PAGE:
The prevalence of overweight people in the U.S. has increased dramatically since the early 1990s to the point where it is now considered an epidemic. Approximately 127 million adults in the U.S. are overweight. Weight loss supplements may help solve the problem.
Many diet plans use weight loss supplements rich in protein to help people lose weight. Soy is a high-quality protein that meets the body’s requirements for all of the essential amino acids, while containing less fat and fewer calories than many other protein sources. Research now suggests that soy products can make excellent weight loss supplements.
In a cross-sectional study (Medical Reference 1), dietary isoflavone intake, as measured from the consumption of soy foods, was shown to be inversely associated with body weight, total body fat mass, and waist size, suggesting that reductions in these measures were related to eating higher amounts of soy.
A similar study (Medical Reference 2) also reported that consumption of higher levels of soy isoflavones from soy products was associated with a lower body mass index (BMI). Other studies have shown that soy products and foods, particularly protein shakes, used as a weight loss supplement may be beneficial for weight loss. In one clinical trial (Medical Reference 3), overweight subjects consuming soy foods lost more weight and fat mass than the subjects receiving lifestyle education without any weight loss supplement. Similarly, studies using soy protein shakes as a weight loss supplement reported reductions in body weight, fat mass, and waist size (Medical References 4-6).
Soy foods, protein shake drinks, and other products make excellent weight loss supplements for a number of reasons. Soy is a high-quality protein that has been shown to make one feel full (Medical Reference 7). Additionally, most have a low glycemic index (Medical References 8, 9), thus helping to avoid unhealthy blood sugar spikes. These properties help to make soy-based weight loss supplements effective by reducing the urge to snack between meals and late at night.
Many soy-based weight loss supplements can be found by searching online. Soy protein shake drinks are the most common form; however, other types of foods like soy protein chips and soy nuts make a healthy snack and provide an easy way to increase the amount of protein in a healthy weight loss program. Therefore, weight loss supplements based on soy protein provide a healthy and effective aid. Make sure to include a good multivitamin and plenty of physical activity as part of your diet plan.
1. Goodman-Gruen D, Kritz-Silverstein D. Usual dietary isoflavone intake and body composition in postmenopausal women. Menopause 2003; 10:427-432.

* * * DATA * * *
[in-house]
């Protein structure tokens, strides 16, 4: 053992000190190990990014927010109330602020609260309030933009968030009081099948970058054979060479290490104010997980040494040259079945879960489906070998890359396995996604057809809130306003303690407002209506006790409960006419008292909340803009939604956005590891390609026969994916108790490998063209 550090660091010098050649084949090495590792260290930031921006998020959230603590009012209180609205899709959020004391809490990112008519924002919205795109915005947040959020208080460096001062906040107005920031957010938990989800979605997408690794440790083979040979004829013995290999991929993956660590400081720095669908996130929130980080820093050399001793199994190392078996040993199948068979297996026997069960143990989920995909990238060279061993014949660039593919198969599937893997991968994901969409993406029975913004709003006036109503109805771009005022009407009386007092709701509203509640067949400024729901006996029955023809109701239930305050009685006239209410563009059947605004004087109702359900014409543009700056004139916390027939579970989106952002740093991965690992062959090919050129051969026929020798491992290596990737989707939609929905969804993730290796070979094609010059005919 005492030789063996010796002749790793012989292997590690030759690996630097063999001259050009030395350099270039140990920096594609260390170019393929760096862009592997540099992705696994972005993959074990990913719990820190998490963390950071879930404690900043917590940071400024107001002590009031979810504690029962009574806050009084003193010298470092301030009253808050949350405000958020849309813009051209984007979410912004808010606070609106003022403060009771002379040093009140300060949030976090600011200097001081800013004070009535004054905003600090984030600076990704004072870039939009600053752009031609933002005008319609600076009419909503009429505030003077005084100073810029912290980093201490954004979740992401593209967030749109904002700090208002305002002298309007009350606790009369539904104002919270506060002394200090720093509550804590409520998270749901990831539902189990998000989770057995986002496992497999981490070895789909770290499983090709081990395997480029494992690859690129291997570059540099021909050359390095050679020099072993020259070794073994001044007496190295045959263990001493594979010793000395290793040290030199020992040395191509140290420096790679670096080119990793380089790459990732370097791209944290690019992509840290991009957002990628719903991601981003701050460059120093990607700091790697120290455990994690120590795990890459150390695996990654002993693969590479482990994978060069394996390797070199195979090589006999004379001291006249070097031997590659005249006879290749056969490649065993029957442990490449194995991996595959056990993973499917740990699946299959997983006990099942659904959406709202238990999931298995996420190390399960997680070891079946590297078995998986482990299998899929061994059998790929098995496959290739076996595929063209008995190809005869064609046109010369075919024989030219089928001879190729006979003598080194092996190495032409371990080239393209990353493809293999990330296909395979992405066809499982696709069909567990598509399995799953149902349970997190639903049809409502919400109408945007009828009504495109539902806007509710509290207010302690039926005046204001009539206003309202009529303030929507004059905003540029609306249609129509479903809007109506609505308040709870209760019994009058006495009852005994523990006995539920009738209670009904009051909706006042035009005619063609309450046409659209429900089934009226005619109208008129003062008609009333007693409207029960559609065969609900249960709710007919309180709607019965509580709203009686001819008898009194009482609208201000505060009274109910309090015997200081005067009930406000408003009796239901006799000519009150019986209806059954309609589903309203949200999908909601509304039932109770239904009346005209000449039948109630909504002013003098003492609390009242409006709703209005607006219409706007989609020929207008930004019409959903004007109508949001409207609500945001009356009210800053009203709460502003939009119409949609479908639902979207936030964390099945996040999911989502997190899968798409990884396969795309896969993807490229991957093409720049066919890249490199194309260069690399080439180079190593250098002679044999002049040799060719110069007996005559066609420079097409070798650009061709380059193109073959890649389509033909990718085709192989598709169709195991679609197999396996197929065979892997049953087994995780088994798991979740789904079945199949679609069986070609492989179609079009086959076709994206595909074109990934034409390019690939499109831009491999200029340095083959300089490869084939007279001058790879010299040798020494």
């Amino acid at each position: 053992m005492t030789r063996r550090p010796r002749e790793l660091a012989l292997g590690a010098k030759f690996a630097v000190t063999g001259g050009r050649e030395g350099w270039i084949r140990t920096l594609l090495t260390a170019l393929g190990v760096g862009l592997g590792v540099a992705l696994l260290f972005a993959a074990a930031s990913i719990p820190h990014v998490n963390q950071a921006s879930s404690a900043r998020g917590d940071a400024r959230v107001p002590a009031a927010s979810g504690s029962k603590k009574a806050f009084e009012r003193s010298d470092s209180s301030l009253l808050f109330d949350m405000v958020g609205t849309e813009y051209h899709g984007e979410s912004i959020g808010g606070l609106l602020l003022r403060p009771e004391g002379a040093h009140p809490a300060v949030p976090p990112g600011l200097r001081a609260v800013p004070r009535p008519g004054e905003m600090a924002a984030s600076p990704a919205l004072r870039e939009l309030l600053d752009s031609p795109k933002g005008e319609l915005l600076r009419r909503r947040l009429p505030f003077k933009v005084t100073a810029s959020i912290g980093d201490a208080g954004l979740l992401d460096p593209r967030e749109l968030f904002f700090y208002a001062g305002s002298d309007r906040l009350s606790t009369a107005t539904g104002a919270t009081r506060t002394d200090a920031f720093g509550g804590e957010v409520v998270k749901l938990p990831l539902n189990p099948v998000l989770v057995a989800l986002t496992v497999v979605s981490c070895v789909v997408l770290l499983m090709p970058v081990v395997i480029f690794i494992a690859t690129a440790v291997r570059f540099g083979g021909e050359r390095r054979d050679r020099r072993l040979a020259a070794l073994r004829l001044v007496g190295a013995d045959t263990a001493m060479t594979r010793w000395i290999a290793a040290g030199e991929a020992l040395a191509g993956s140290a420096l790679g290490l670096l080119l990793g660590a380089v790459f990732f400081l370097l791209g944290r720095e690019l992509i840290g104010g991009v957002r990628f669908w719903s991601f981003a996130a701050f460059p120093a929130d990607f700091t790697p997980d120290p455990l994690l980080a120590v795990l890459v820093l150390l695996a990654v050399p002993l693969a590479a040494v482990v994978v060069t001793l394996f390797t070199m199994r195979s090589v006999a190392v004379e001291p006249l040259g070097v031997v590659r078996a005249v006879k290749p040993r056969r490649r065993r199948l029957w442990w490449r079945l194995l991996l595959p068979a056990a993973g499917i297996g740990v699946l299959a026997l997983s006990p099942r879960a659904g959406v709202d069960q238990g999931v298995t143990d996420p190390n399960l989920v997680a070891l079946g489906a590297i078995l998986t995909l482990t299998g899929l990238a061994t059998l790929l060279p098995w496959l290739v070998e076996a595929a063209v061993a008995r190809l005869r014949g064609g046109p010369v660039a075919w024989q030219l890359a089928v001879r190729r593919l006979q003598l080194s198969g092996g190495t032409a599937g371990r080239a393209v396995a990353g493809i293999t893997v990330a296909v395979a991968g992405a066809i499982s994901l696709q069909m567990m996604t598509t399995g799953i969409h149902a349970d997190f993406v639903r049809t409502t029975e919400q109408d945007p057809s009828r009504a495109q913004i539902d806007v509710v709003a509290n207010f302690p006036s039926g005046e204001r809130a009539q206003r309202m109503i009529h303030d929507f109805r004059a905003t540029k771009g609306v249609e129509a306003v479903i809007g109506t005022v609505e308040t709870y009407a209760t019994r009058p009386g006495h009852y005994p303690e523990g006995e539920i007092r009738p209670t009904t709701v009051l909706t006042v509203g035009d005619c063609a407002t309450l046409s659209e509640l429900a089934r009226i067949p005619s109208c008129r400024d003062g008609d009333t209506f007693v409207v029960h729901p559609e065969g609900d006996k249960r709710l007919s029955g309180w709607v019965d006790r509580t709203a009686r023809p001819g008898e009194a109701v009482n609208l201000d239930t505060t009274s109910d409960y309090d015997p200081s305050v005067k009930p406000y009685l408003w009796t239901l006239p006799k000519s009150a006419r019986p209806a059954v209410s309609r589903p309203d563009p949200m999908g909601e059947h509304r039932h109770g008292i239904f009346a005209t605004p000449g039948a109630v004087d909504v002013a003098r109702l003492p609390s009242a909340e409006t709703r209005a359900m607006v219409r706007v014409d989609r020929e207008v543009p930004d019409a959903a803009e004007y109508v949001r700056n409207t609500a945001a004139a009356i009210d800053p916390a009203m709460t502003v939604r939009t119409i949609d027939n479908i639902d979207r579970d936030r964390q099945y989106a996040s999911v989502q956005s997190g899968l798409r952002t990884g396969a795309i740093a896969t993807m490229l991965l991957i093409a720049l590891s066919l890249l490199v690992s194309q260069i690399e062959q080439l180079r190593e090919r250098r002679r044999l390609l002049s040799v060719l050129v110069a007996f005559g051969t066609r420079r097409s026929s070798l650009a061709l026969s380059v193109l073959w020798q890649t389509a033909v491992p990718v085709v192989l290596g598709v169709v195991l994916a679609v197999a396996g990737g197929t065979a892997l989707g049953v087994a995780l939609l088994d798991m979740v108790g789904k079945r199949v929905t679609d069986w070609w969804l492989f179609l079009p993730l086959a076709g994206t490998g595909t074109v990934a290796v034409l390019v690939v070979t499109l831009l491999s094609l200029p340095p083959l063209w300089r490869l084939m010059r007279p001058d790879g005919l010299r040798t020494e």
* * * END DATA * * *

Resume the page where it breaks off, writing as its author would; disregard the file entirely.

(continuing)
2. Yamori Y. Worldwide epidemic of obesity: hope for Japanese diets. Clinical and Experimental Pharmacology and Physiology 2004; 31:S2-S4.
3. Deibert P, Konig D, Schmidt-Trucksaess A, Zaenker KS, Frey I, Landmann U, Berg A. Weight loss without losing muscle mass in pre-obese and obese subjects induced by a high-soy-protein diet. International Journal of Obesity 2004; 28:1349-1352.
4. Allison DB, Gadbury G, Schwartz LG, Murugesan R, Kraker JL, Heshka S, Fontaine KR, Heymsfield SB. A novel soy-based meal replacement formula for weight loss among obese individuals: a randomized controlled clinical trial. European Journal of Clinical Nutrition 2003; 57:514-522.
5. Fontaine KR, Yang D, Gadbury GL, Heshka S, Schwartz LG, Murugesan R, Kraker JL, Heo M, Heymsfield SB, Allison DB. Results of a soy-based meal replacement formula on weight, anthropometry, serum lipids & blood pressure during a 40-week clinical weight loss trial. BMC Nutrition Journal 2003; 2:14-20.
6. Anderson JW, Fuller J, Patterson K, Blair R, Tabor A. Soy compared to casein meal replacement shakes with energy-restricted diets for obese women: randomized, controlled trial. Metabolism 2007; 56:280-288.
7. Eisenstein J, Roberts SB, Dallal G, Saltzman E. High-protein weight-loss diets: are they safe and do they work? A review of the experimental and epidemiologic data. Nutr Rev 2002; 60:189-200
8. Blair RM, Henley EC, Tabor A. Soy foods have low glycemic and insulin response indices in normal weight subjects. Nutrition Journal 2006; 5:35.
9. Foster-Powell K, Holt SHA, Brand-Miller JC. International table of glycemic index and glycemic load values: 2002. Am J Clin Nutr 2002; 76:5-56.